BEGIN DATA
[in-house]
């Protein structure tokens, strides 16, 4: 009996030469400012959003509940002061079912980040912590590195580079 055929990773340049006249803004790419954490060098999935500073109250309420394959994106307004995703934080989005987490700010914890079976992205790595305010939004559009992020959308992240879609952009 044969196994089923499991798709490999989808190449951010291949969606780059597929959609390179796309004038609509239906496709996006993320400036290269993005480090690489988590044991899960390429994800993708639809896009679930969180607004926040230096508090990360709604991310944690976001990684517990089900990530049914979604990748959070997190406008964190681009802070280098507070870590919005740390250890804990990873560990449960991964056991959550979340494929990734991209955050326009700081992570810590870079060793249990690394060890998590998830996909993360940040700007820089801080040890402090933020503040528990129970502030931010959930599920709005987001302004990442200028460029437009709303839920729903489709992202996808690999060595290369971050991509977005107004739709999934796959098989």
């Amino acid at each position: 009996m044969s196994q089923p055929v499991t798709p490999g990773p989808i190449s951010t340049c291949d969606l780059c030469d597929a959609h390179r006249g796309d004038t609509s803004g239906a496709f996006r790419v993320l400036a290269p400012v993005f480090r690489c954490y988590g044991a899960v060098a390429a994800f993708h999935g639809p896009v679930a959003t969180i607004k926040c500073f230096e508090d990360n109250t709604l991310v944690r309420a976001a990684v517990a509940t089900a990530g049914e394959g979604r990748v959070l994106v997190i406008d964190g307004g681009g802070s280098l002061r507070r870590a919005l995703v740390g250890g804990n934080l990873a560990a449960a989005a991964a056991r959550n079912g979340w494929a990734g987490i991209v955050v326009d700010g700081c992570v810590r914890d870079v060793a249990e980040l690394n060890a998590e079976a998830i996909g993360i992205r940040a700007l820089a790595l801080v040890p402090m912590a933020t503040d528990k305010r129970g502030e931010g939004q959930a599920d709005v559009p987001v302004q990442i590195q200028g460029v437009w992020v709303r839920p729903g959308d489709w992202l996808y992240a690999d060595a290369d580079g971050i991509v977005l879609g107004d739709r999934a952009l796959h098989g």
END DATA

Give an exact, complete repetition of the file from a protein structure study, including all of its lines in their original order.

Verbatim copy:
[in-house]
């Protein structure tokens, strides 16, 4: 009996030469400012959003509940002061079912980040912590590195580079 055929990773340049006249803004790419954490060098999935500073109250309420394959994106307004995703934080989005987490700010914890079976992205790595305010939004559009992020959308992240879609952009 044969196994089923499991798709490999989808190449951010291949969606780059597929959609390179796309004038609509239906496709996006993320400036290269993005480090690489988590044991899960390429994800993708639809896009679930969180607004926040230096508090990360709604991310944690976001990684517990089900990530049914979604990748959070997190406008964190681009802070280098507070870590919005740390250890804990990873560990449960991964056991959550979340494929990734991209955050326009700081992570810590870079060793249990690394060890998590998830996909993360940040700007820089801080040890402090933020503040528990129970502030931010959930599920709005987001302004990442200028460029437009709303839920729903489709992202996808690999060595290369971050991509977005107004739709999934796959098989």
């Amino acid at each position: 009996m044969s196994q089923p055929v499991t798709p490999g990773p989808i190449s951010t340049c291949d969606l780059c030469d597929a959609h390179r006249g796309d004038t609509s803004g239906a496709f996006r790419v993320l400036a290269p400012v993005f480090r690489c954490y988590g044991a899960v060098a390429a994800f993708h999935g639809p896009v679930a959003t969180i607004k926040c500073f230096e508090d990360n109250t709604l991310v944690r309420a976001a990684v517990a509940t089900a990530g049914e394959g979604r990748v959070l994106v997190i406008d964190g307004g681009g802070s280098l002061r507070r870590a919005l995703v740390g250890g804990n934080l990873a560990a449960a989005a991964a056991r959550n079912g979340w494929a990734g987490i991209v955050v326009d700010g700081c992570v810590r914890d870079v060793a249990e980040l690394n060890a998590e079976a998830i996909g993360i992205r940040a700007l820089a790595l801080v040890p402090m912590a933020t503040d528990k305010r129970g502030e931010g939004q959930a599920d709005v559009p987001v302004q990442i590195q200028g460029v437009w992020v709303r839920p729903g959308d489709w992202l996808y992240a690999d060595a290369d580079g971050i991509v977005l879609g107004d739709r999934a952009l796959h098989g």